Playing Hide and Seek with Marital Assets

January 27, 2015 | By Robert I Whitelaw, Maris J. Weiner

Hiding assets during a divorce is sneaky, unethical and illegal – but, unfortunately, it happens.

Hiding assets can be easy to do, especially if one of the parties handles the finances and the other spouse is unaware, uninvolved, uninformed and perhaps even uninterested, in the details of the family finances.

Some tell-tale signs your spouse may be hiding assets are:

  • bank statements and other financial statements are no longer being delivered to the home – your spouse may be sending statements to his/her office and/or a different address in order to hide certain activity in the account(s).
  • a sudden decrease in salary – your spouse may be deferring his/her salary until some time in the future or depositing his/her income into a separate account.
  • overpayments to the IRS with refunds to one party after the divorce is final. There can also be an underreporting of income. If it is underreported, it may be overlooked in the calculation of support.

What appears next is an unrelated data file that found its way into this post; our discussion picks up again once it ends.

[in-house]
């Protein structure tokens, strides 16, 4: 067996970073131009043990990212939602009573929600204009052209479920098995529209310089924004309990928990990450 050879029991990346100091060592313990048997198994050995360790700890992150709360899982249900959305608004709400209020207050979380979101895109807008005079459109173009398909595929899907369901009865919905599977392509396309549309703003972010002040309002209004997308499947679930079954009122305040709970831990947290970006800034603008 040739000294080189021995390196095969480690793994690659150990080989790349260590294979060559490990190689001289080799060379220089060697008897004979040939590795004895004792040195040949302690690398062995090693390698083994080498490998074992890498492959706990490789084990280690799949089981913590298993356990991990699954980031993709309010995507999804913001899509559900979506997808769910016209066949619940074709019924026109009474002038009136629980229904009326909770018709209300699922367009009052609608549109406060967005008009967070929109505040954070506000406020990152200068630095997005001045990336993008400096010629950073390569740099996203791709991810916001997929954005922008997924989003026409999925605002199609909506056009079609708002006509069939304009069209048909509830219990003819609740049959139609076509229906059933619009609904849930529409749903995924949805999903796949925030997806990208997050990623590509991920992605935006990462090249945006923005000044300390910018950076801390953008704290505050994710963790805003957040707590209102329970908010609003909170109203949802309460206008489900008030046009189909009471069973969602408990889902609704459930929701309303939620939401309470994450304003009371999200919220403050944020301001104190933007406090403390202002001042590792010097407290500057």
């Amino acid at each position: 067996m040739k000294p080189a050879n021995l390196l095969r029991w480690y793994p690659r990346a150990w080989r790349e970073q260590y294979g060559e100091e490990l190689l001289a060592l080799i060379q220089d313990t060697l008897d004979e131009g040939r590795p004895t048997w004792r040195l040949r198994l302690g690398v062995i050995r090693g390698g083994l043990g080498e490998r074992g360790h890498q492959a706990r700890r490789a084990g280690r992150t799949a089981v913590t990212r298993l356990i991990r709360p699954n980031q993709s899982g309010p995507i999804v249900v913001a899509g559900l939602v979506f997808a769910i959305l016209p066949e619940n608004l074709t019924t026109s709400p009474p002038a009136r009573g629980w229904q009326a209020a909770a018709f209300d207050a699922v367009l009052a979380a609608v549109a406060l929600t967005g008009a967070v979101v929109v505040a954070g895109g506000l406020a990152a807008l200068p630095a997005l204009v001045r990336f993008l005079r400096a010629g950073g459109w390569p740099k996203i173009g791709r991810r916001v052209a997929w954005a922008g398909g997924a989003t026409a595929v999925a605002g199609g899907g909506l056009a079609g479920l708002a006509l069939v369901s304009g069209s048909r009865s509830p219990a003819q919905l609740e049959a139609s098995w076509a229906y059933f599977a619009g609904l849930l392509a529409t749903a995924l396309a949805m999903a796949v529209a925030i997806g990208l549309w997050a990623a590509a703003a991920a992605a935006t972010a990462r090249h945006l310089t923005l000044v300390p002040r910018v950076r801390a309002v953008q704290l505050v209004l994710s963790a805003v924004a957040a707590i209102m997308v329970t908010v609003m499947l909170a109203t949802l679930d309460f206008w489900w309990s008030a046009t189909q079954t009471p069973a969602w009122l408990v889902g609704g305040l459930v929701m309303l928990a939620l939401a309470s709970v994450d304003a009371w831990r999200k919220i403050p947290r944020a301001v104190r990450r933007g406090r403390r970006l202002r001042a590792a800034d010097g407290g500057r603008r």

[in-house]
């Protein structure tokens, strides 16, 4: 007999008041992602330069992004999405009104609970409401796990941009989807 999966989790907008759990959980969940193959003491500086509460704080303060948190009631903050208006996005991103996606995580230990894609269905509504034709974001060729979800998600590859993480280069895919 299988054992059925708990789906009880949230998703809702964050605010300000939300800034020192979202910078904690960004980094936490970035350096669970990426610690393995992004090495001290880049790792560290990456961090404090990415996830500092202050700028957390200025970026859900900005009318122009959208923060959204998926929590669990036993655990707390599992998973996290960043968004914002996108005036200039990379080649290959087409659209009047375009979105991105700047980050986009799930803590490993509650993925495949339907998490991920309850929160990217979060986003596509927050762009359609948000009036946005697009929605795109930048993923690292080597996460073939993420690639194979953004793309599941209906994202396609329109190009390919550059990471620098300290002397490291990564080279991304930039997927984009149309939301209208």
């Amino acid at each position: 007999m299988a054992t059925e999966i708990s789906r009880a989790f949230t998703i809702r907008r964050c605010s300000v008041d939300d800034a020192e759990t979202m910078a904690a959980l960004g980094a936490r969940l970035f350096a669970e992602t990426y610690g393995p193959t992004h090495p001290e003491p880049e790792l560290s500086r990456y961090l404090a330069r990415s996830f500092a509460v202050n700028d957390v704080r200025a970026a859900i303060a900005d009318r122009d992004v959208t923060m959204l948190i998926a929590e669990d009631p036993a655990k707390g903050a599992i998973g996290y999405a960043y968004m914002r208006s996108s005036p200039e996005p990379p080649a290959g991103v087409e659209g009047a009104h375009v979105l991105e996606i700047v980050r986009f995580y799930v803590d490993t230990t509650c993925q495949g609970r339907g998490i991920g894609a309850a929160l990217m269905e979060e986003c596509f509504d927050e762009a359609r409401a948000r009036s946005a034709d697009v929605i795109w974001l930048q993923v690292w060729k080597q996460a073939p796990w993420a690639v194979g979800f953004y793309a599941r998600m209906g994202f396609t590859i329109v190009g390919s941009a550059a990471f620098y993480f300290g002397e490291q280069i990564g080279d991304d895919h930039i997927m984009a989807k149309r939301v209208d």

• no new clients, but new employees – when one spouse owns a business, there can be many ways to “cook the books.” They may put a friend or family member on the payroll, who does not work in the business but agrees to hold the money until after the divorce is final.
  • Secretive or defensive behavior – if your spouse is defensive, controlling or argumentative about family finances, s/he may be hiding something.
  • Creating phony debt – some spouses may collude with family members and friends to create a debt that is owed during the marriage, but in fact will be repaid to the sneaky spouse after a divorce is final.
  • Cash in safe deposit boxes – if you see the rental of a safe deposit box on a bank statement that you never knew about, it would be prudent to find out what is in the safe deposit box.

Whatever the reason, hiding assets and income is illegal, unethical and may be subject to penalties.

Categorized In: Divorce, Marital Property

About the Authors

Bob Whitelaw

Robert I Whitelaw

Partner

Bob is the co-chairman of the Family Law department and the Litigation department of Obermayer. He was the firm’s managing partner for 30 years and is still a member of the firm’s...

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Maris J. Weiner

Associate

Maris handles all aspects of family law litigation. Her practice focuses on the economics of premarital agreements, separation, divorce, unmarried partners, equitable distribution, support and alimony. She primarily works on traditional divorces...

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